Climate Action Collaborative: How do your actions stack up? | VailDaily.com

Climate Action Collaborative: How do your actions stack up?

Paul Abling
Climate Action Collaborative

If we are going to collectively meet our goal to decrease carbon emissions 25% by 2025, as outlined in the Eagle County Climate Action Plan, it is going to take a little bit of action from a lot of people.

If you are like me, you often wonder what the true impacts are from your actions to be more sustainable. Truth be told, not all actions are created equal when it comes to reducing our emissions. Some have small impacts but are easy to achieve. Others need constant attention or can be expensive to fully realize. It can be as simple as keeping the proper amount of air in your car’s tires or as complex as installing a solar PV system on your home.

Luckily the Climate Action Collaborative has conducted and created an impact analysis of sustainability behaviors every Eagle County resident can do that will lower their personal carbon footprint. Better yet, it has also calculated, based on specific conditions in Eagle County, what resulting emission reductions would be for specific behaviors (see graphic). 

Which actions have the greatest impact?

Purchase renewable energy

For various reasons, not everyone can afford or is a good fit for rooftop solar. What if there was a much more cost-effective way to have all your personal energy coming from renewable sources? Potentially at a fraction of the cost of installing and maintaining your own personal solar PV system?

You can elect to purchase your energy from renewable sources (wind, hydro or solar). It is a simple process and takes only a few minutes. I was surprised to find out that for my modest three-bedroom house and a family of four my average monthly increase to be 100% renewable averages out to be about $5.40 per month. That is about the cost of a cup of coffee and the results are 10,030 pounds of CO2 removed from the atmosphere, annually.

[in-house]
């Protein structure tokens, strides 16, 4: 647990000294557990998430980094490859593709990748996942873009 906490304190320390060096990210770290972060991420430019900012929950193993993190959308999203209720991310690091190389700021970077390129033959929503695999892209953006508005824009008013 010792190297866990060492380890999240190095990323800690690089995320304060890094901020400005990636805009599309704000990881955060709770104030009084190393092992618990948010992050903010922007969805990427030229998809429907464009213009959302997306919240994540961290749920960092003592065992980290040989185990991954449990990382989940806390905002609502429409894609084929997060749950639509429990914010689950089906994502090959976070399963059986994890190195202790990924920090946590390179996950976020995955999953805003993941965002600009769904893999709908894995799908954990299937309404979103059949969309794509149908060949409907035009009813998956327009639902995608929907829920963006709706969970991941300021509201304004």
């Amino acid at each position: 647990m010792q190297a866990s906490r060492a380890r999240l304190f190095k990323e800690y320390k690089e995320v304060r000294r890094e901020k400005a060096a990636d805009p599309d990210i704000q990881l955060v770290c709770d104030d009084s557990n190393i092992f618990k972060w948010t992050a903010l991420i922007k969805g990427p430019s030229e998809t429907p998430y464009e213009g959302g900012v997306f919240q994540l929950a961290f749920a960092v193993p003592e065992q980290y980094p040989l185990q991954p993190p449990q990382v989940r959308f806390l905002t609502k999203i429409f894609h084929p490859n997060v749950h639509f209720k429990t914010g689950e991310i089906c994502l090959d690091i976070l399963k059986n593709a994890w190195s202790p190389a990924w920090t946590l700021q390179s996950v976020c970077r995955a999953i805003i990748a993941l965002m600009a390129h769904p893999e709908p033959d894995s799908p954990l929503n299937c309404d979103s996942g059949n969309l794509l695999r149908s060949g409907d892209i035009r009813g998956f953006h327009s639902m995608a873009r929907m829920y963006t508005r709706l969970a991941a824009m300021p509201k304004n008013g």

Wondering what your cost would be? Go to http://www.REC.climateactioncollaborative.org to easily calculate your costs. You’ll be surprised just how little it costs and how significant the impact is.

Get out of your car twice a week

Large strides have been made to make our local energy grid greener. With Holy Cross Energy and Excel Energy commitments to renewable energy sources, the No. 1 source of carbon pollution in 2017 was no longer from buildings (both residential and commercial). Instead, it was from transportation. The average Eagle County commuter travels 20+ miles to/from work each day. Most often by themselves in a “single occupancy vehicle” (SOV).

Don’t be an “SOV” two times per week. There is a multitude of options to accomplish this and it can be fun. Did you know ECO Transit buses have Wi-Fi and that you can bring your bike? What about trying to ride your bike or walk to work, weather and schedules permitting? How about talking to your employer about working from home or supporting a company ride share program? Maybe you could carpool with a colleague or neighbor that you want to get to know better? All of these options or a strategy that employs multiple options to help get you out of the car twice a week will go a long way toward helping us meet our climate action goals.

Compost at your home or business

As organic materials break down in the landfill, they create methane. Methane is a greenhouse gas 21 times more potent than carbon. The biggest contributing source of organic material in the landfill is from food waste.

There are a variety of backyard or indoor composting options available to you at your home to reduce your personal food waste. You can also contact Honeywagon Organics and enroll in their new commercial composting service or take your home compost to one of their community drop sites. Download the free mobile app the “Eagle County Waste Wizard” to learn all about how to properly recycle or compost in the Eagle Valley. 


Paul Abling is the marketing and communications director for Walking Mountains Science Cente. Contact him at paul@walkingmountsins.org